Combining expat entrepreneurship with low tax rates

Combining expat entrepreneurship with low tax rates

Combining expat entrepreneurship with low tax rates

Deciding to start your own business is scary enough, but deciding to become an entrepreneur in another country is only for the brave!

Becoming a self-employed expatriate may well be the toughest move you’ve ever made, but the internet age is all about taking chances and making your dreams come true, no matter where you’re living at the time. Taking on a whole new country, its language, its culture and its way of life can open your mind and reveal the hidden strength essential for entrepreneurship. Setting up a business in Europe opens up perks including lower tax rates than in the UK as well as possibilities for development which may be stifled in the home country.

One popular destination for expats wishing to go-it-alone is Cyprus, considered a low-cost tax hotspot for budding entrepreneurs. If you’re earning less than 20,000 euros in your first year, you don’t pay any tax at all, whilst those who’re settled in, doing well and earning over 60,000 euros pay just 35 per cent. The island is becoming popular with online business owners, including those involved in forex, digital services and even gambling!

Estonia became an EU member state just 14 years ago and encourages expats wishing to start their own businesses provided they have a winning plan and around 16,000 euros in start-up capital. EU citizens only need to turn up and get on with the job due to the EU’s freedom of movement ruling. Personal income tax stands at 20 per cent compared to its neighbour Finland’s 51 per cent! The only downside is the Estonian winter, offering just six hours of daylight and temperatures of well below zero.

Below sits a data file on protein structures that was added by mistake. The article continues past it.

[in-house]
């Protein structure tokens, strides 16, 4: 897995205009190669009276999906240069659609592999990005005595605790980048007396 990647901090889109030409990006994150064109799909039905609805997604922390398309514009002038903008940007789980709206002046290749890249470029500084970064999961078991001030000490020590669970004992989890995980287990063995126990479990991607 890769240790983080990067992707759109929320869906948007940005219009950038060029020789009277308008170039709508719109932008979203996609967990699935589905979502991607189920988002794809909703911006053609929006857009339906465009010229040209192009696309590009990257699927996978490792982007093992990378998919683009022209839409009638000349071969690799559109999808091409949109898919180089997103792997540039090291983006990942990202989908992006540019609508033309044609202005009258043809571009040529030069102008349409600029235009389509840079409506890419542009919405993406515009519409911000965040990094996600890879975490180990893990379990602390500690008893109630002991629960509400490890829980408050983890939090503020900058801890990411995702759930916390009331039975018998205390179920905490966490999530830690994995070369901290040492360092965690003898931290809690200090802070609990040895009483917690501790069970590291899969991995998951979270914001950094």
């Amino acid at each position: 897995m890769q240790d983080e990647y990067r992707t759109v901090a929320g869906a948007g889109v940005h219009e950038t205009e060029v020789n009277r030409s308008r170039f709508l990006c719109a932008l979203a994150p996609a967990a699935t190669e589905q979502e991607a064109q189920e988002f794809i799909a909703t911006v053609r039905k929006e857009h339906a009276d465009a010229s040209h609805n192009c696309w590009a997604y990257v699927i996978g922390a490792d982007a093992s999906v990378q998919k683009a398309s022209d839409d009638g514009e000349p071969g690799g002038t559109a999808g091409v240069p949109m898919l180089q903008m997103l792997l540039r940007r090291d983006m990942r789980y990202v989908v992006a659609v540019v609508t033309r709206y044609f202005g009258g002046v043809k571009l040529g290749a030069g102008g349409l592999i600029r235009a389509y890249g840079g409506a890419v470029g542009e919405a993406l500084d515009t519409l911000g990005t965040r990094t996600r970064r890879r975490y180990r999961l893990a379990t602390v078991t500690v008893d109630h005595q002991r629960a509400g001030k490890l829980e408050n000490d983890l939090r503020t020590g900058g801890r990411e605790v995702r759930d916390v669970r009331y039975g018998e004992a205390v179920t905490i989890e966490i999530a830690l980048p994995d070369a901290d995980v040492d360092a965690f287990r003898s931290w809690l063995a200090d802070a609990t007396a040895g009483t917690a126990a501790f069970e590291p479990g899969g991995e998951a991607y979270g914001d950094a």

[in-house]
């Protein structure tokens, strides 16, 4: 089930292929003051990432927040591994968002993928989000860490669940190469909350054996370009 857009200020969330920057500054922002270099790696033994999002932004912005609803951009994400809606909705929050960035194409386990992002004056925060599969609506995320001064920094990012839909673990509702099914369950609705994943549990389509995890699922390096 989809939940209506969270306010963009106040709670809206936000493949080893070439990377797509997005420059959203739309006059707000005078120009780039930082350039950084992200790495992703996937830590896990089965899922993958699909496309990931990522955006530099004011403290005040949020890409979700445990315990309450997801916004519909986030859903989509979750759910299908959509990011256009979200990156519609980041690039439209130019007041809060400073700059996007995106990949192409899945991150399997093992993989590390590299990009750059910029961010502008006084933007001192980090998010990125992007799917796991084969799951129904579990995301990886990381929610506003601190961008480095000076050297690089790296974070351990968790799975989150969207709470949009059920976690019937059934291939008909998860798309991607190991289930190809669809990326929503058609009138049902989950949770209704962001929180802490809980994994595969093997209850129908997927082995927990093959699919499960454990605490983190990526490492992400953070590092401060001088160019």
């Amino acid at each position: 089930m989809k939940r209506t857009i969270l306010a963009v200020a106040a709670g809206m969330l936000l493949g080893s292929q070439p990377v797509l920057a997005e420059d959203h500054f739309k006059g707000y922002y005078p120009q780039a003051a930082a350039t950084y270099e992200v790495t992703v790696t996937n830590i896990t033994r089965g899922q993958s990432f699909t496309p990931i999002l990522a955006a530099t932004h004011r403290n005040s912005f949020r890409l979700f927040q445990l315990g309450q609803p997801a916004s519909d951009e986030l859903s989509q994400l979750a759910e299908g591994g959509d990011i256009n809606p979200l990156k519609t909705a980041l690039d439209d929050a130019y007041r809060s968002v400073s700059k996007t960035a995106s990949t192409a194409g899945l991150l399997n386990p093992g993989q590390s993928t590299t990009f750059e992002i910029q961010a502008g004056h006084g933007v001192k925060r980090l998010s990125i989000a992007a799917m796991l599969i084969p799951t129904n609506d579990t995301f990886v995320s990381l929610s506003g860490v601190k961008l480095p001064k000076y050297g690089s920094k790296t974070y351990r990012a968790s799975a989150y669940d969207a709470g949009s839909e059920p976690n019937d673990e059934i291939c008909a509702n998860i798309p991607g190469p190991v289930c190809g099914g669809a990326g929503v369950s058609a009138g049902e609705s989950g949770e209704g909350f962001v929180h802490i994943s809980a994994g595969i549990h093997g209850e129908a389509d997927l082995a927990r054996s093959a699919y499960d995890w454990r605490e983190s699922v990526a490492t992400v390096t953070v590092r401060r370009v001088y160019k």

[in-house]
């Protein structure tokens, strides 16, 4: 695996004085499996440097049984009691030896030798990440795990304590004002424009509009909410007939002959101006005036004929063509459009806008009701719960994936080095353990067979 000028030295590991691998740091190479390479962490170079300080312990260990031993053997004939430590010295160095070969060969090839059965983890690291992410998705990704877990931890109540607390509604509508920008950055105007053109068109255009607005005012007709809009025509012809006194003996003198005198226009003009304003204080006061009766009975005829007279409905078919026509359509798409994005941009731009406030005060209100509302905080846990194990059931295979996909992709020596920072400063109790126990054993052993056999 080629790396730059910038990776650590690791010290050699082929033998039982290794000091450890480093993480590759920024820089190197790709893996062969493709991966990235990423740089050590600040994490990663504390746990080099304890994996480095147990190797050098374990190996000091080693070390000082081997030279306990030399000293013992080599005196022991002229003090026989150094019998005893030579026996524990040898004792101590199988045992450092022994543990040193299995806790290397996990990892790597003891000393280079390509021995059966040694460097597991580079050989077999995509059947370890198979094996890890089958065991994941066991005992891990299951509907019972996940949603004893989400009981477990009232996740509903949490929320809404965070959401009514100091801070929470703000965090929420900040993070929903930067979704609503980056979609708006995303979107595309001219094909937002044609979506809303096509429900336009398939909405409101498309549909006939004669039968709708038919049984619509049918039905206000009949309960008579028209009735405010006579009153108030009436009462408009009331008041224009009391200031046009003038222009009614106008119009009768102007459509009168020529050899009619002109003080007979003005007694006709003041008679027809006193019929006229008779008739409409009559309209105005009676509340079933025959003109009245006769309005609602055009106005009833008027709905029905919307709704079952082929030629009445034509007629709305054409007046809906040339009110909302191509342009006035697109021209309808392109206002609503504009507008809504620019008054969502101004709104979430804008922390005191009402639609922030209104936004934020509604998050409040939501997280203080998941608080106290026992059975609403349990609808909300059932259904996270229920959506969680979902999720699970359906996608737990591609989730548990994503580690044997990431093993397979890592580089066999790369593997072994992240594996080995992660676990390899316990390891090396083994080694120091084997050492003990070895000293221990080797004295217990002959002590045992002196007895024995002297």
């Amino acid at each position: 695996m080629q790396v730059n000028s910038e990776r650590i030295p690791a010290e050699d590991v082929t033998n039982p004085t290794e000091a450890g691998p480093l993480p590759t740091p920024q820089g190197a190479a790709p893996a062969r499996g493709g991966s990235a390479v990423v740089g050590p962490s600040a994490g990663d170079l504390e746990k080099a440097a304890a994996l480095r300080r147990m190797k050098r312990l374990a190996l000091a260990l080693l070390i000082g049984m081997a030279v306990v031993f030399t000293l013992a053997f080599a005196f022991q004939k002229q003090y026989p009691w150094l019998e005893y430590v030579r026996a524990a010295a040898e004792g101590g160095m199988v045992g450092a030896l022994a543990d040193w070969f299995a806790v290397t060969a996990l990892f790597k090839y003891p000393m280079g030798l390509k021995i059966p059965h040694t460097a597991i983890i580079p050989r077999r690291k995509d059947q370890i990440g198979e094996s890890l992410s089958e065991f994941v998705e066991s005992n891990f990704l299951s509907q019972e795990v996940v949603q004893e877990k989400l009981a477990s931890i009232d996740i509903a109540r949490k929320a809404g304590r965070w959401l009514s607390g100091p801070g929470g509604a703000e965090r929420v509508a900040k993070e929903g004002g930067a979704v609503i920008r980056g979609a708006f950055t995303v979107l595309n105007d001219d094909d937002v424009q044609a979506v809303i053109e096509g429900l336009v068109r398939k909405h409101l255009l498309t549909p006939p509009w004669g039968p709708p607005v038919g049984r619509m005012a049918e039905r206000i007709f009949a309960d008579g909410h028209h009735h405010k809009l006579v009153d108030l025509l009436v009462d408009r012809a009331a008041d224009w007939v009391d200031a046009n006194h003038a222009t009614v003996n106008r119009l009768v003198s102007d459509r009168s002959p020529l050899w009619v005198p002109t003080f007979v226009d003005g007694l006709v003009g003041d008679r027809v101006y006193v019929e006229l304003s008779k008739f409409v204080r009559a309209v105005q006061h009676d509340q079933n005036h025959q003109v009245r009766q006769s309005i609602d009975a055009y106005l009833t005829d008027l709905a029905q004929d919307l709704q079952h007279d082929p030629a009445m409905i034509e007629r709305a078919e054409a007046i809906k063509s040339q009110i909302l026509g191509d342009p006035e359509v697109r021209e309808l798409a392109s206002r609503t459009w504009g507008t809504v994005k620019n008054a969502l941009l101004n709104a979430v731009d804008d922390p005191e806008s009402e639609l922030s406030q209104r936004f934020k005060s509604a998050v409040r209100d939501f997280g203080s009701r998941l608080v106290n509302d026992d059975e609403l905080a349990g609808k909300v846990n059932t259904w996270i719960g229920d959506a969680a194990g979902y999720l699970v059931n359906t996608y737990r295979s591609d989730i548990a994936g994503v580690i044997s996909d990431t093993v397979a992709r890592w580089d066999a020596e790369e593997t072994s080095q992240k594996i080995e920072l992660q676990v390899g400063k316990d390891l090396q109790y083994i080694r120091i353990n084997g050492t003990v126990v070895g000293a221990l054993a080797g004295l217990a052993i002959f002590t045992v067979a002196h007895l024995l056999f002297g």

If low tax rates are essential to your business plan, they don’t get much lower than the Czech Republic’s 15 per cent. The country isn’t just Prague, with a number of attractive smaller cities happy to welcome expat entrepreneurs and the cost of living is refreshingly low. Romania is another strong possibility, with 32 per cent of its population self-employed and fledgling entrepreneurs taxed at just three per cent. Opening a bank account is straightforward, but the one downside for tech expats is that it’s not yet well-known as a technical hub. Miniscule Montenegro has the worst internet speeds in Europe, but it’s central to the rest of Europe and its personal income tax rate is a healthy nine per cent.

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